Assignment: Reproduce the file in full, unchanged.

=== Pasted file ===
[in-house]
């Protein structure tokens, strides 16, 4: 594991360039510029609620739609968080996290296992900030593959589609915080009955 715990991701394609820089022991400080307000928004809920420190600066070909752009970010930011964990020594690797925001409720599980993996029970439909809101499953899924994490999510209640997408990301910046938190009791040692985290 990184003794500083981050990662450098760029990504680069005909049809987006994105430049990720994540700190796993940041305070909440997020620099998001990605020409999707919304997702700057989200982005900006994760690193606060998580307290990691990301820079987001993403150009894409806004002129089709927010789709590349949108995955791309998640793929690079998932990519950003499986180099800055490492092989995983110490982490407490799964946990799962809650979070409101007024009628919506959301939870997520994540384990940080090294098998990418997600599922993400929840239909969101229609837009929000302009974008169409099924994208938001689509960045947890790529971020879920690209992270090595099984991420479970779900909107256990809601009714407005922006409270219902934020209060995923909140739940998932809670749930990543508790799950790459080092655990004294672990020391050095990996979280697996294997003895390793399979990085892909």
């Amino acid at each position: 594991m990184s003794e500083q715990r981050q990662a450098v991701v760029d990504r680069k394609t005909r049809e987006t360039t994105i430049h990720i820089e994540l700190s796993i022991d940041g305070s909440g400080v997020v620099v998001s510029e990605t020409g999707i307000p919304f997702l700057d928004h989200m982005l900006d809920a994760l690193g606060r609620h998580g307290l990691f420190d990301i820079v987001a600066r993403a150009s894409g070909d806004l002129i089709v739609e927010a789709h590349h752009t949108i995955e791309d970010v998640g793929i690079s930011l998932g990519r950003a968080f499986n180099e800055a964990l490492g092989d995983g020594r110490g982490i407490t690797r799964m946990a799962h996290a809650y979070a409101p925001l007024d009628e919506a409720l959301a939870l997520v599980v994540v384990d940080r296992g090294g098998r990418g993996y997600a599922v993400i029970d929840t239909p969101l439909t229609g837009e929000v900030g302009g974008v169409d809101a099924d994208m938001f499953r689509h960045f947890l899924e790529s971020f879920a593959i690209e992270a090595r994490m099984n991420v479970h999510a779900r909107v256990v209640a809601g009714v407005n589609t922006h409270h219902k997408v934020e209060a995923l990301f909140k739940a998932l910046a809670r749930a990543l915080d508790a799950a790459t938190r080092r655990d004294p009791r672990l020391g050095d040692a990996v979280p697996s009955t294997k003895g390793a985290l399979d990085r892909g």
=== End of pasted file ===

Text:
[in-house]
């Protein structure tokens, strides 16, 4: 594991360039510029609620739609968080996290296992900030593959589609915080009955 715990991701394609820089022991400080307000928004809920420190600066070909752009970010930011964990020594690797925001409720599980993996029970439909809101499953899924994490999510209640997408990301910046938190009791040692985290 990184003794500083981050990662450098760029990504680069005909049809987006994105430049990720994540700190796993940041305070909440997020620099998001990605020409999707919304997702700057989200982005900006994760690193606060998580307290990691990301820079987001993403150009894409806004002129089709927010789709590349949108995955791309998640793929690079998932990519950003499986180099800055490492092989995983110490982490407490799964946990799962809650979070409101007024009628919506959301939870997520994540384990940080090294098998990418997600599922993400929840239909969101229609837009929000302009974008169409099924994208938001689509960045947890790529971020879920690209992270090595099984991420479970779900909107256990809601009714407005922006409270219902934020209060995923909140739940998932809670749930990543508790799950790459080092655990004294672990020391050095990996979280697996294997003895390793399979990085892909």
């Amino acid at each position: 594991m990184s003794e500083q715990r981050q990662a450098v991701v760029d990504r680069k394609t005909r049809e987006t360039t994105i430049h990720i820089e994540l700190s796993i022991d940041g305070s909440g400080v997020v620099v998001s510029e990605t020409g999707i307000p919304f997702l700057d928004h989200m982005l900006d809920a994760l690193g606060r609620h998580g307290l990691f420190d990301i820079v987001a600066r993403a150009s894409g070909d806004l002129i089709v739609e927010a789709h590349h752009t949108i995955e791309d970010v998640g793929i690079s930011l998932g990519r950003a968080f499986n180099e800055a964990l490492g092989d995983g020594r110490g982490i407490t690797r799964m946990a799962h996290a809650y979070a409101p925001l007024d009628e919506a409720l959301a939870l997520v599980v994540v384990d940080r296992g090294g098998r990418g993996y997600a599922v993400i029970d929840t239909p969101l439909t229609g837009e929000v900030g302009g974008v169409d809101a099924d994208m938001f499953r689509h960045f947890l899924e790529s971020f879920a593959i690209e992270a090595r994490m099984n991420v479970h999510a779900r909107v256990v209640a809601g009714v407005n589609t922006h409270h219902k997408v934020e209060a995923l990301f909140k739940a998932l910046a809670r749930a990543l915080d508790a799950a790459t938190r080092r655990d004294p009791r672990l020391g050095d040692a990996v979280p697996s009955t294997k003895g390793a985290l399979d990085r892909g």